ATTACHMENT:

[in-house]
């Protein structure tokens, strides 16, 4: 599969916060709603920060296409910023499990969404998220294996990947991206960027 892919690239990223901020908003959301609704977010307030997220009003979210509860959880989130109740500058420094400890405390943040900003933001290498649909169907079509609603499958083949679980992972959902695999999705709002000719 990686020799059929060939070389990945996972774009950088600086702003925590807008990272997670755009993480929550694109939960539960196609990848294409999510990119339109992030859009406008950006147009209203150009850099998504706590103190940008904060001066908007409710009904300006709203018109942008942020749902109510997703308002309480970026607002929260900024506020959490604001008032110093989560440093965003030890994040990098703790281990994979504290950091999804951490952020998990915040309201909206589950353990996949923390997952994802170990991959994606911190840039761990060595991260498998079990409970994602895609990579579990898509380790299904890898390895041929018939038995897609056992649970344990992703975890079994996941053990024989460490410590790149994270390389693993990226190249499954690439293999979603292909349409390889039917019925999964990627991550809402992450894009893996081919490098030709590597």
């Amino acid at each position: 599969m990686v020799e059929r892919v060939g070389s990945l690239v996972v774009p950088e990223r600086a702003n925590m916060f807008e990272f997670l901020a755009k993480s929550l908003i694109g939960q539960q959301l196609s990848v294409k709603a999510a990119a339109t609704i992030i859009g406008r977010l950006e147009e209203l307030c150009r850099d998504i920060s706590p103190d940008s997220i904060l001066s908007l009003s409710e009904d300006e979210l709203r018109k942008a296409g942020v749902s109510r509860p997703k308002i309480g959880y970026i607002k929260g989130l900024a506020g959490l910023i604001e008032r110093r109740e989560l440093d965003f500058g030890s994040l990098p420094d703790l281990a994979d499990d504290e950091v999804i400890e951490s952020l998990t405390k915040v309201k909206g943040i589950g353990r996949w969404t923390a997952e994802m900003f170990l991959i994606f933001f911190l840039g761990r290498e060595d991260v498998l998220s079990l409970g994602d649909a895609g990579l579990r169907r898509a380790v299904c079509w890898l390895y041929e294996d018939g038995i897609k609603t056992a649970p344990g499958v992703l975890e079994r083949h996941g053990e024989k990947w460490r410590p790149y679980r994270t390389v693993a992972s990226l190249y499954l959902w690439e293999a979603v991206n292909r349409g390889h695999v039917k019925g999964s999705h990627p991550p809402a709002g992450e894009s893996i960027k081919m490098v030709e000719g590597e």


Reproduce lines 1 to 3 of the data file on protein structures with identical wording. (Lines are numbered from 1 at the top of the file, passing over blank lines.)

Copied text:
[in-house]
């Protein structure tokens, strides 16, 4: 599969916060709603920060296409910023499990969404998220294996990947991206960027 892919690239990223901020908003959301609704977010307030997220009003979210509860959880989130109740500058420094400890405390943040900003933001290498649909169907079509609603499958083949679980992972959902695999999705709002000719 990686020799059929060939070389990945996972774009950088600086702003925590807008990272997670755009993480929550694109939960539960196609990848294409999510990119339109992030859009406008950006147009209203150009850099998504706590103190940008904060001066908007409710009904300006709203018109942008942020749902109510997703308002309480970026607002929260900024506020959490604001008032110093989560440093965003030890994040990098703790281990994979504290950091999804951490952020998990915040309201909206589950353990996949923390997952994802170990991959994606911190840039761990060595991260498998079990409970994602895609990579579990898509380790299904890898390895041929018939038995897609056992649970344990992703975890079994996941053990024989460490410590790149994270390389693993990226190249499954690439293999979603292909349409390889039917019925999964990627991550809402992450894009893996081919490098030709590597």
């Amino acid at each position: 599969m990686v020799e059929r892919v060939g070389s990945l690239v996972v774009p950088e990223r600086a702003n925590m916060f807008e990272f997670l901020a755009k993480s929550l908003i694109g939960q539960q959301l196609s990848v294409k709603a999510a990119a339109t609704i992030i859009g406008r977010l950006e147009e209203l307030c150009r850099d998504i920060s706590p103190d940008s997220i904060l001066s908007l009003s409710e009904d300006e979210l709203r018109k942008a296409g942020v749902s109510r509860p997703k308002i309480g959880y970026i607002k929260g989130l900024a506020g959490l910023i604001e008032r110093r109740e989560l440093d965003f500058g030890s994040l990098p420094d703790l281990a994979d499990d504290e950091v999804i400890e951490s952020l998990t405390k915040v309201k909206g943040i589950g353990r996949w969404t923390a997952e994802m900003f170990l991959i994606f933001f911190l840039g761990r290498e060595d991260v498998l998220s079990l409970g994602d649909a895609g990579l579990r169907r898509a380790v299904c079509w890898l390895y041929e294996d018939g038995i897609k609603t056992a649970p344990g499958v992703l975890e079994r083949h996941g053990e024989k990947w460490r410590p790149y679980r994270t390389v693993a992972s990226l190249y499954l959902w690439e293999a979603v991206n292909r349409g390889h695999v039917k019925g999964s999705h990627p991550p809402a709002g992450e894009s893996i960027k081919m490098v030709e000719g590597e």